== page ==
Depression, heart rate variability, and acute myocardial infarction.
BACKGROUND: Clinical depression is associated with an increased risk for mortality in patients with a recent myocardial infarction (MI). Reduced heart rate variability (HRV) has been suggested as a possible explanation for this association. The purpose of this study was to determine if depression is associated with reduced HRV in patients with a recent MI. METHODS AND RESULTS: Three hundred eighty acute MI patients with depression and 424 acute MI patients without depression were recruited. All underwent 24-hour ambulatory electrocardiographic monitoring after hospital discharge. In univariate analyses, 4 indices of HRV were significantly lower in patients with depression than in patients without depression. Variables associated with HRV were then compared between patients with and without depression, and potential confounds were identified. These variables (age, sex, diabetes, and present cigarette smoking) were entered into an analysis of covariance model, followed by depression status. In the final model, all but one HRV index (high-frequency power) remained significantly lower in patients with depression than in patients without depression. CONCLUSIONS: We conclude that greater autonomic dysfunction, as reflected by decreased HRV, is a plausible mechanism linking depression to increased cardiac mortality in post-MI patients.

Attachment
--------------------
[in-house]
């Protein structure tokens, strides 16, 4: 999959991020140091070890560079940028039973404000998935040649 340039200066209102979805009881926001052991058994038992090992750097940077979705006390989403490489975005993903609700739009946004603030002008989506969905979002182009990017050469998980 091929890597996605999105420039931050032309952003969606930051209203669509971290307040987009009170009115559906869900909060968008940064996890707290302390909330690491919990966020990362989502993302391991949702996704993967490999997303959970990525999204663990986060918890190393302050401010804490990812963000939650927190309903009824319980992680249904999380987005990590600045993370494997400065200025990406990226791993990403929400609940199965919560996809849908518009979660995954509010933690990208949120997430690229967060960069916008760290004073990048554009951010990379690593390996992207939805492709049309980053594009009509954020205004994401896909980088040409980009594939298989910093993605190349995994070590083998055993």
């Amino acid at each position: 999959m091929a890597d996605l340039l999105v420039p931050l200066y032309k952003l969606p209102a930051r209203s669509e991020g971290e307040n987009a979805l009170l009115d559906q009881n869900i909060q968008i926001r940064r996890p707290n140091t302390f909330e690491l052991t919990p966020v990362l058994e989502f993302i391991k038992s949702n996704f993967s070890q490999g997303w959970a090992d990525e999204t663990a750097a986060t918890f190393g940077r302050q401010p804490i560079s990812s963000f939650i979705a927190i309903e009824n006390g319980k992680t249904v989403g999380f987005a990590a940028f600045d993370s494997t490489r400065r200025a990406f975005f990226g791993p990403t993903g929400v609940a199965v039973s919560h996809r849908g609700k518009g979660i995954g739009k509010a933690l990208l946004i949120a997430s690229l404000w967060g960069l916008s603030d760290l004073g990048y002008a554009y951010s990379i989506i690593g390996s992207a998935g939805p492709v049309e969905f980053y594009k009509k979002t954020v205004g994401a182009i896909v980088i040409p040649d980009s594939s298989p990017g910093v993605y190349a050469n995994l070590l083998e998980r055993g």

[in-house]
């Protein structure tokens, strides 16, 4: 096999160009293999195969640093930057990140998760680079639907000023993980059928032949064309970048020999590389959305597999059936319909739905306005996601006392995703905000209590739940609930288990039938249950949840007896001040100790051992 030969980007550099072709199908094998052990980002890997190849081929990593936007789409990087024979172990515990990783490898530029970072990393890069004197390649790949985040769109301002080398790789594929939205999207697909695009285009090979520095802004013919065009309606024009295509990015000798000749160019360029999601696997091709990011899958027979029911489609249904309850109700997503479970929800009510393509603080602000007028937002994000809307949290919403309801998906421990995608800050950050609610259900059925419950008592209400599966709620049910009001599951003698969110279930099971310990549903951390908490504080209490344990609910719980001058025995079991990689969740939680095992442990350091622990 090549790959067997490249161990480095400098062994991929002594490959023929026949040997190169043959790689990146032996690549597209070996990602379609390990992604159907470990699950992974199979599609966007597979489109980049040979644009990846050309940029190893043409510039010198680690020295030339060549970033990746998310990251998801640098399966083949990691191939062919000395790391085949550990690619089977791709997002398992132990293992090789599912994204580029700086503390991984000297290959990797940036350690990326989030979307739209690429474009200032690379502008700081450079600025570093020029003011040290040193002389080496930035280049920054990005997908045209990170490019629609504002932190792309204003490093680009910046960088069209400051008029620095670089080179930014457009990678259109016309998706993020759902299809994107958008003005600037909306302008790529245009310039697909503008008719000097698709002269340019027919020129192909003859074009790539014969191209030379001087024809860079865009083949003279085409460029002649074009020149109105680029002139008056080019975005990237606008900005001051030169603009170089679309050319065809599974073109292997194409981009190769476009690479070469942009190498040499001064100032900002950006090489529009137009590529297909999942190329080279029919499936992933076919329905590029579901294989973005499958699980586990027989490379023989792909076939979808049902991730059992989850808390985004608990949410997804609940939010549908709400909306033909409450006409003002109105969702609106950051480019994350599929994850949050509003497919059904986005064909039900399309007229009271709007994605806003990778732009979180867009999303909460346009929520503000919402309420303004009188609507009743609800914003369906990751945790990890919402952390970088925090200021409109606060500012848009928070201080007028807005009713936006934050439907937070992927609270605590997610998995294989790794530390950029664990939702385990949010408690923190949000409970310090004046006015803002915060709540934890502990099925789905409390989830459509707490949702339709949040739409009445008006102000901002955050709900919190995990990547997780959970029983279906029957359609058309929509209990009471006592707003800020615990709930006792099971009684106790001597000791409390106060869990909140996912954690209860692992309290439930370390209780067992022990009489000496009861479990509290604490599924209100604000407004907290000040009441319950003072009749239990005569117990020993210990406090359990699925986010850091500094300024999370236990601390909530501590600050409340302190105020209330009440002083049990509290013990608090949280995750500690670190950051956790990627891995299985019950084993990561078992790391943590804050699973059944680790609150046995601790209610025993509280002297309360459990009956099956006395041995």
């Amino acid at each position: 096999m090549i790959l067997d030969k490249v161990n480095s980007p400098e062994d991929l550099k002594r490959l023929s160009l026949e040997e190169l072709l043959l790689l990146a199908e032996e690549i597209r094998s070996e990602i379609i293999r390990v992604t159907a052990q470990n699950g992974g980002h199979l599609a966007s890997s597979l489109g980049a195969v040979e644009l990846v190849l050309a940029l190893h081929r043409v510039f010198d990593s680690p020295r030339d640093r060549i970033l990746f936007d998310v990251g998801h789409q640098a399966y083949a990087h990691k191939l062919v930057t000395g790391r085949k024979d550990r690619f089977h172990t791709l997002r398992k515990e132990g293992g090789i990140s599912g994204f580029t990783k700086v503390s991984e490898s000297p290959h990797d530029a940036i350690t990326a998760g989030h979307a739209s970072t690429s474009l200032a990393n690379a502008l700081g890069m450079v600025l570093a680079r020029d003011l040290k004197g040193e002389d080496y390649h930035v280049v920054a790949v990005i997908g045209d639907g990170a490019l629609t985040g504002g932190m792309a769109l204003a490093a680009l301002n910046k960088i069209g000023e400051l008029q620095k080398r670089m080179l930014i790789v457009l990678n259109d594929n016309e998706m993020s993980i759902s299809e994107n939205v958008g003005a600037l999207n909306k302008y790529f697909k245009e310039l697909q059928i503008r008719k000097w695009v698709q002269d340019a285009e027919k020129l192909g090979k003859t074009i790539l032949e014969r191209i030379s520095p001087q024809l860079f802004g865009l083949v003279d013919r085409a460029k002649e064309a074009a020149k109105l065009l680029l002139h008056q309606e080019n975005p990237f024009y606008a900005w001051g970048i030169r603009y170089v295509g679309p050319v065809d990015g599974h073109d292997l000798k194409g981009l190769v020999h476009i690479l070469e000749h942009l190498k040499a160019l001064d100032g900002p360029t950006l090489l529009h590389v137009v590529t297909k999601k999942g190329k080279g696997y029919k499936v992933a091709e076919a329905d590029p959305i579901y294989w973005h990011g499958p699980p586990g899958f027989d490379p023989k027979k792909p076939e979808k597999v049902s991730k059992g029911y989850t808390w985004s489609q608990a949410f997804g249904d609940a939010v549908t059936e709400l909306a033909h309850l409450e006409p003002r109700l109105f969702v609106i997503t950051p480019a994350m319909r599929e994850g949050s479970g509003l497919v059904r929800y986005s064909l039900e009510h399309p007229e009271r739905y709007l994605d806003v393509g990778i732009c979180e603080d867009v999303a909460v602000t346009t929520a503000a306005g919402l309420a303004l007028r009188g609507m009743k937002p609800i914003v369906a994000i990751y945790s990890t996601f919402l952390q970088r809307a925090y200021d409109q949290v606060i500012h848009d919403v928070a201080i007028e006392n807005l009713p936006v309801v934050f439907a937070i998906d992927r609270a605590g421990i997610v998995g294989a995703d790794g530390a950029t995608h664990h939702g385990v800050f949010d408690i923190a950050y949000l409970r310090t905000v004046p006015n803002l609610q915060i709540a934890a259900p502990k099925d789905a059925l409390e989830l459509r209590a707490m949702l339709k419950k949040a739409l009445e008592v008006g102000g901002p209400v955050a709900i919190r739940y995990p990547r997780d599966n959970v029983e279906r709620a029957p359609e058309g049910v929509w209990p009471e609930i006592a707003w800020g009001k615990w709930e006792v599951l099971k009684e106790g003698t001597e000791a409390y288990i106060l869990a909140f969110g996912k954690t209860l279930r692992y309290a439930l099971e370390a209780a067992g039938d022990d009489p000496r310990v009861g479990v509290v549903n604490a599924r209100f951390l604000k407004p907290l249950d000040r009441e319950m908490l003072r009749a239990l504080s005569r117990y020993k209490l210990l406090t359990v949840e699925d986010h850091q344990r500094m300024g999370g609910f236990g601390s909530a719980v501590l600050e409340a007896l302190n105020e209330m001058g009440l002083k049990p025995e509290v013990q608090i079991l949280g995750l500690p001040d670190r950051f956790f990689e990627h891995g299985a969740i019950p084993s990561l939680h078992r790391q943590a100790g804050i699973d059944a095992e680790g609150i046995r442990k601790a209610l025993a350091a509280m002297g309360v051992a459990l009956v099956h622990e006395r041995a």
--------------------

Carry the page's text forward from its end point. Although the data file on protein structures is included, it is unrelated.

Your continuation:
Carney, RM; Blumenthal, JA; Stein, PK; Watkins, L; Catellier, D; Berkman, LF; Czajkowski, SM; O'Connor, C; Stone, PH; Freedland, KE
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